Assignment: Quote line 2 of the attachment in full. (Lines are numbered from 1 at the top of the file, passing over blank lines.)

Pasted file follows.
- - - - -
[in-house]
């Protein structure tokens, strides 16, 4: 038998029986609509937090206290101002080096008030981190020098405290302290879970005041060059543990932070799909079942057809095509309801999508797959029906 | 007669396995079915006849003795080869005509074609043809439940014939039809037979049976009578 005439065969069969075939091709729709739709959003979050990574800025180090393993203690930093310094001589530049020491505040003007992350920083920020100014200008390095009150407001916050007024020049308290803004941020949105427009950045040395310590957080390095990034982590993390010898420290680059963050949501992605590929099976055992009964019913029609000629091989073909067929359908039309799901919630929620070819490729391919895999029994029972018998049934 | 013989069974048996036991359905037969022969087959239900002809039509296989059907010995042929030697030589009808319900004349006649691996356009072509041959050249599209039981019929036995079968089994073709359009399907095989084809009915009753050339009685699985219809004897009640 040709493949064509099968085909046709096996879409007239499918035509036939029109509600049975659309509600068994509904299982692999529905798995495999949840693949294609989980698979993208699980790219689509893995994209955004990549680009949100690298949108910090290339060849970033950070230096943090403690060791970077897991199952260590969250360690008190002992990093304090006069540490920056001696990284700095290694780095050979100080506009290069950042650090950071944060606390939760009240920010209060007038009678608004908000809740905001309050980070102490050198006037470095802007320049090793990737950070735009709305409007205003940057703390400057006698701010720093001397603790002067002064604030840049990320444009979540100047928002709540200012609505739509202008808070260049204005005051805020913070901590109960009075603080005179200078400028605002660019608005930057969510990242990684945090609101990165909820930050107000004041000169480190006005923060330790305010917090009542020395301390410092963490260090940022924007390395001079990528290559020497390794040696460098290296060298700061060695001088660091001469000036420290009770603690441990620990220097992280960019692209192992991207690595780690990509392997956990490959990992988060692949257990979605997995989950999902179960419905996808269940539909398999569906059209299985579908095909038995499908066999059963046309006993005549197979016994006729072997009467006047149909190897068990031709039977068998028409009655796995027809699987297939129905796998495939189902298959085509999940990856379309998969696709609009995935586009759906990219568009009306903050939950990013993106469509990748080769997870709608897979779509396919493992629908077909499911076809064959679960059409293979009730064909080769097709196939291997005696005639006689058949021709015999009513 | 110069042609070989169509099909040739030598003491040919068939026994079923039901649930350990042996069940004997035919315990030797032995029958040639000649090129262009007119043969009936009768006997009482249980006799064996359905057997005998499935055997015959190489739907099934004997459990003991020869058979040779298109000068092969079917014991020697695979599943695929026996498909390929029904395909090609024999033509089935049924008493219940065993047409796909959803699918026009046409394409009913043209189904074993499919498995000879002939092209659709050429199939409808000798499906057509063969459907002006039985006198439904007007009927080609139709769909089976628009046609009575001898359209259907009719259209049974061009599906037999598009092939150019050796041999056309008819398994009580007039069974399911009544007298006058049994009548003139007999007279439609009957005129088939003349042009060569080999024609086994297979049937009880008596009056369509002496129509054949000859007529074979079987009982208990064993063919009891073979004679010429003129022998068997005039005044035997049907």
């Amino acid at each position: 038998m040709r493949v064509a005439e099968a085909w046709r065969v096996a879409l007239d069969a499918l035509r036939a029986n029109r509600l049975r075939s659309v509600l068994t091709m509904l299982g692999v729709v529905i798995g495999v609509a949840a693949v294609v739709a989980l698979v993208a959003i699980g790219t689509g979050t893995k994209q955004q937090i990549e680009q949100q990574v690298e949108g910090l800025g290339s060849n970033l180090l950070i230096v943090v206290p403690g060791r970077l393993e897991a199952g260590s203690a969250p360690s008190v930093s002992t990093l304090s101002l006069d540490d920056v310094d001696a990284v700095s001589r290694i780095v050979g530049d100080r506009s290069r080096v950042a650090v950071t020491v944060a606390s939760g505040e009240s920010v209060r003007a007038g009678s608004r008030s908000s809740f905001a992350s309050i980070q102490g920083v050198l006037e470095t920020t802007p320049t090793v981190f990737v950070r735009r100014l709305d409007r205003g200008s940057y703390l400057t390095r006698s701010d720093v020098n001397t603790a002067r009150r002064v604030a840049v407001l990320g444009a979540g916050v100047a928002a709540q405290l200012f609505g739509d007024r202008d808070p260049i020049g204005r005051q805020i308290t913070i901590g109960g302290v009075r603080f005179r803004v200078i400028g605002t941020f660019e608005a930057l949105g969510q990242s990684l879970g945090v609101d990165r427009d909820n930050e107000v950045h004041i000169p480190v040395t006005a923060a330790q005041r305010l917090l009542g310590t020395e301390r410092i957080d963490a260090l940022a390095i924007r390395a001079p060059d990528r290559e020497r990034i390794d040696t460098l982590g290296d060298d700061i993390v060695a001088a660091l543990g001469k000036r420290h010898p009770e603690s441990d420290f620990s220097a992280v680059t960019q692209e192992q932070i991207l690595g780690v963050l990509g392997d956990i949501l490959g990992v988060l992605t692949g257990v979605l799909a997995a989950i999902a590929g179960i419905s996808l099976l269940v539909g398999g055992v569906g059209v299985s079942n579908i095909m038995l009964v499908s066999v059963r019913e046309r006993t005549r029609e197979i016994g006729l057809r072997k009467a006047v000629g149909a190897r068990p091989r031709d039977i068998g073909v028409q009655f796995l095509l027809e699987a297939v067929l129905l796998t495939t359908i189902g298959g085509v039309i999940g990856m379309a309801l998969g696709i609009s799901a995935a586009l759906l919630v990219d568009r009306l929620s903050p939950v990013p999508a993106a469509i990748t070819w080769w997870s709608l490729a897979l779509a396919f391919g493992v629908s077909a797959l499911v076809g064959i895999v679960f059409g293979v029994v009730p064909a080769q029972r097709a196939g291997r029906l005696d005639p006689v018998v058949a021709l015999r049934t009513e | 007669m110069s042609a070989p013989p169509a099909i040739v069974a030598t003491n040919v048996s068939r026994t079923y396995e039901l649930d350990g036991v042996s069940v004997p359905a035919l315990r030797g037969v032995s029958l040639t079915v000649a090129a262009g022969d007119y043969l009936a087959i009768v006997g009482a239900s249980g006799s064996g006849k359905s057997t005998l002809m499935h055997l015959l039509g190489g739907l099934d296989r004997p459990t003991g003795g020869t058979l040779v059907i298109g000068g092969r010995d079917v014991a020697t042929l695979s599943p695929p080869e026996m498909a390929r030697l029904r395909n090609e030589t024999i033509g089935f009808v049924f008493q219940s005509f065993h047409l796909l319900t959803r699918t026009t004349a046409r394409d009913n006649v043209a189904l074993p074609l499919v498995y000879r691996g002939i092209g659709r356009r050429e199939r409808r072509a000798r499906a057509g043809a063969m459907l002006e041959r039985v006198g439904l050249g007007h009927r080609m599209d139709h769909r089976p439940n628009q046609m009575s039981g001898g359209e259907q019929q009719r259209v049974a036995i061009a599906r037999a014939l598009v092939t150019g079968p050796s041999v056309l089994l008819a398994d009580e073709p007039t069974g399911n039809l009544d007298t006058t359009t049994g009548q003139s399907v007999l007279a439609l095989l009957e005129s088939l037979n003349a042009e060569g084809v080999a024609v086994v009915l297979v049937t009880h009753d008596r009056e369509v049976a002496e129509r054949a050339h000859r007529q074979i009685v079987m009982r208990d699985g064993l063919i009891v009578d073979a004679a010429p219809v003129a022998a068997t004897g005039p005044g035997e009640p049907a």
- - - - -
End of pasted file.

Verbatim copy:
């Protein structure tokens, strides 16, 4: 038998029986609509937090206290101002080096008030981190020098405290302290879970005041060059543990932070799909079942057809095509309801999508797959029906 | 007669396995079915006849003795080869005509074609043809439940014939039809037979049976009578 005439065969069969075939091709729709739709959003979050990574800025180090393993203690930093310094001589530049020491505040003007992350920083920020100014200008390095009150407001916050007024020049308290803004941020949105427009950045040395310590957080390095990034982590993390010898420290680059963050949501992605590929099976055992009964019913029609000629091989073909067929359908039309799901919630929620070819490729391919895999029994029972018998049934 | 013989069974048996036991359905037969022969087959239900002809039509296989059907010995042929030697030589009808319900004349006649691996356009072509041959050249599209039981019929036995079968089994073709359009399907095989084809009915009753050339009685699985219809004897009640 040709493949064509099968085909046709096996879409007239499918035509036939029109509600049975659309509600068994509904299982692999529905798995495999949840693949294609989980698979993208699980790219689509893995994209955004990549680009949100690298949108910090290339060849970033950070230096943090403690060791970077897991199952260590969250360690008190002992990093304090006069540490920056001696990284700095290694780095050979100080506009290069950042650090950071944060606390939760009240920010209060007038009678608004908000809740905001309050980070102490050198006037470095802007320049090793990737950070735009709305409007205003940057703390400057006698701010720093001397603790002067002064604030840049990320444009979540100047928002709540200012609505739509202008808070260049204005005051805020913070901590109960009075603080005179200078400028605002660019608005930057969510990242990684945090609101990165909820930050107000004041000169480190006005923060330790305010917090009542020395301390410092963490260090940022924007390395001079990528290559020497390794040696460098290296060298700061060695001088660091001469000036420290009770603690441990620990220097992280960019692209192992991207690595780690990509392997956990490959990992988060692949257990979605997995989950999902179960419905996808269940539909398999569906059209299985579908095909038995499908066999059963046309006993005549197979016994006729072997009467006047149909190897068990031709039977068998028409009655796995027809699987297939129905796998495939189902298959085509999940990856379309998969696709609009995935586009759906990219568009009306903050939950990013993106469509990748080769997870709608897979779509396919493992629908077909499911076809064959679960059409293979009730064909080769097709196939291997005696005639006689058949021709015999009513 | 110069042609070989169509099909040739030598003491040919068939026994079923039901649930350990042996069940004997035919315990030797032995029958040639000649090129262009007119043969009936009768006997009482249980006799064996359905057997005998499935055997015959190489739907099934004997459990003991020869058979040779298109000068092969079917014991020697695979599943695929026996498909390929029904395909090609024999033509089935049924008493219940065993047409796909959803699918026009046409394409009913043209189904074993499919498995000879002939092209659709050429199939409808000798499906057509063969459907002006039985006198439904007007009927080609139709769909089976628009046609009575001898359209259907009719259209049974061009599906037999598009092939150019050796041999056309008819398994009580007039069974399911009544007298006058049994009548003139007999007279439609009957005129088939003349042009060569080999024609086994297979049937009880008596009056369509002496129509054949000859007529074979079987009982208990064993063919009891073979004679010429003129022998068997005039005044035997049907």